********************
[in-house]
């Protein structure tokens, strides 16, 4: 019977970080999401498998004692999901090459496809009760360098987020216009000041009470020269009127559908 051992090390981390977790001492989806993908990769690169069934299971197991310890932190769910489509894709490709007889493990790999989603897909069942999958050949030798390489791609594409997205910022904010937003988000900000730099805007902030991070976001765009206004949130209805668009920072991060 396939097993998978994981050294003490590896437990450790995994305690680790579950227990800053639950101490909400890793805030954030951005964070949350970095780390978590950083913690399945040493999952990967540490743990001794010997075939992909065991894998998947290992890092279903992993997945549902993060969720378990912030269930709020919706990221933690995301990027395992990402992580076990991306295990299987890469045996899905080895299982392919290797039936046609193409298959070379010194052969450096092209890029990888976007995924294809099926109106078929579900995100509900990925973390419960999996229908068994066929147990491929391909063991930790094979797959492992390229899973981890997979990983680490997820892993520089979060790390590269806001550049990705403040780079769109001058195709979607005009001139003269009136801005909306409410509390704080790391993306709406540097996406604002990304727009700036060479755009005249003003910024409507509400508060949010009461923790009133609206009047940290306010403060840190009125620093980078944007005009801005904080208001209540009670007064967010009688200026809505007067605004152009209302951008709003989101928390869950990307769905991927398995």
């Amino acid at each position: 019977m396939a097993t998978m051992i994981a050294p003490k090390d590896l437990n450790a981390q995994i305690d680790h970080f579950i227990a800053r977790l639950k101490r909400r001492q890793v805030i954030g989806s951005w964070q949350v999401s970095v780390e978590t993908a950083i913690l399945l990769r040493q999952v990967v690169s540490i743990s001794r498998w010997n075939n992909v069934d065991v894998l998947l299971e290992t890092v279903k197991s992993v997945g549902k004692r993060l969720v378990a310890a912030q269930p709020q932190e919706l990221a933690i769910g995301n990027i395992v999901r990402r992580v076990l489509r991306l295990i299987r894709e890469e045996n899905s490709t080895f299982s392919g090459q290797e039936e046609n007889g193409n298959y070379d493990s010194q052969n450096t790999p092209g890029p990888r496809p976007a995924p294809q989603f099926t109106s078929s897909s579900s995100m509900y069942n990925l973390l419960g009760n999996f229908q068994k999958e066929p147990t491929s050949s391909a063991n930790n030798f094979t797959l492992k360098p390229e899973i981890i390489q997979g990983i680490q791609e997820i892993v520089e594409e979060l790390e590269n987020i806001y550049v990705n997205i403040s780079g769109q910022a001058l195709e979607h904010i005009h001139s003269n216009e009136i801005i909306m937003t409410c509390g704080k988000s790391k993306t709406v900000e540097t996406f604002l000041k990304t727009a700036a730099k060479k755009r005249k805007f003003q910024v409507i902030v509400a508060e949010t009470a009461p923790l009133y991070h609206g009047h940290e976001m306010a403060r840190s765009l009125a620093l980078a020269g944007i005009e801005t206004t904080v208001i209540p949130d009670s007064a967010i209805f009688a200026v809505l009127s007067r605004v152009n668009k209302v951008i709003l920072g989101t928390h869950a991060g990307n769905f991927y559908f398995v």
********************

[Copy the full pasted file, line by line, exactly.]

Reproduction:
[in-house]
């Protein structure tokens, strides 16, 4: 019977970080999401498998004692999901090459496809009760360098987020216009000041009470020269009127559908 051992090390981390977790001492989806993908990769690169069934299971197991310890932190769910489509894709490709007889493990790999989603897909069942999958050949030798390489791609594409997205910022904010937003988000900000730099805007902030991070976001765009206004949130209805668009920072991060 396939097993998978994981050294003490590896437990450790995994305690680790579950227990800053639950101490909400890793805030954030951005964070949350970095780390978590950083913690399945040493999952990967540490743990001794010997075939992909065991894998998947290992890092279903992993997945549902993060969720378990912030269930709020919706990221933690995301990027395992990402992580076990991306295990299987890469045996899905080895299982392919290797039936046609193409298959070379010194052969450096092209890029990888976007995924294809099926109106078929579900995100509900990925973390419960999996229908068994066929147990491929391909063991930790094979797959492992390229899973981890997979990983680490997820892993520089979060790390590269806001550049990705403040780079769109001058195709979607005009001139003269009136801005909306409410509390704080790391993306709406540097996406604002990304727009700036060479755009005249003003910024409507509400508060949010009461923790009133609206009047940290306010403060840190009125620093980078944007005009801005904080208001209540009670007064967010009688200026809505007067605004152009209302951008709003989101928390869950990307769905991927398995």
């Amino acid at each position: 019977m396939a097993t998978m051992i994981a050294p003490k090390d590896l437990n450790a981390q995994i305690d680790h970080f579950i227990a800053r977790l639950k101490r909400r001492q890793v805030i954030g989806s951005w964070q949350v999401s970095v780390e978590t993908a950083i913690l399945l990769r040493q999952v990967v690169s540490i743990s001794r498998w010997n075939n992909v069934d065991v894998l998947l299971e290992t890092v279903k197991s992993v997945g549902k004692r993060l969720v378990a310890a912030q269930p709020q932190e919706l990221a933690i769910g995301n990027i395992v999901r990402r992580v076990l489509r991306l295990i299987r894709e890469e045996n899905s490709t080895f299982s392919g090459q290797e039936e046609n007889g193409n298959y070379d493990s010194q052969n450096t790999p092209g890029p990888r496809p976007a995924p294809q989603f099926t109106s078929s897909s579900s995100m509900y069942n990925l973390l419960g009760n999996f229908q068994k999958e066929p147990t491929s050949s391909a063991n930790n030798f094979t797959l492992k360098p390229e899973i981890i390489q997979g990983i680490q791609e997820i892993v520089e594409e979060l790390e590269n987020i806001y550049v990705n997205i403040s780079g769109q910022a001058l195709e979607h904010i005009h001139s003269n216009e009136i801005i909306m937003t409410c509390g704080k988000s790391k993306t709406v900000e540097t996406f604002l000041k990304t727009a700036a730099k060479k755009r005249k805007f003003q910024v409507i902030v509400a508060e949010t009470a009461p923790l009133y991070h609206g009047h940290e976001m306010a403060r840190s765009l009125a620093l980078a020269g944007i005009e801005t206004t904080v208001i209540p949130d009670s007064a967010i209805f009688a200026v809505l009127s007067r605004v152009n668009k209302v951008i709003l920072g989101t928390h869950a991060g990307n769905f991927y559908f398995v």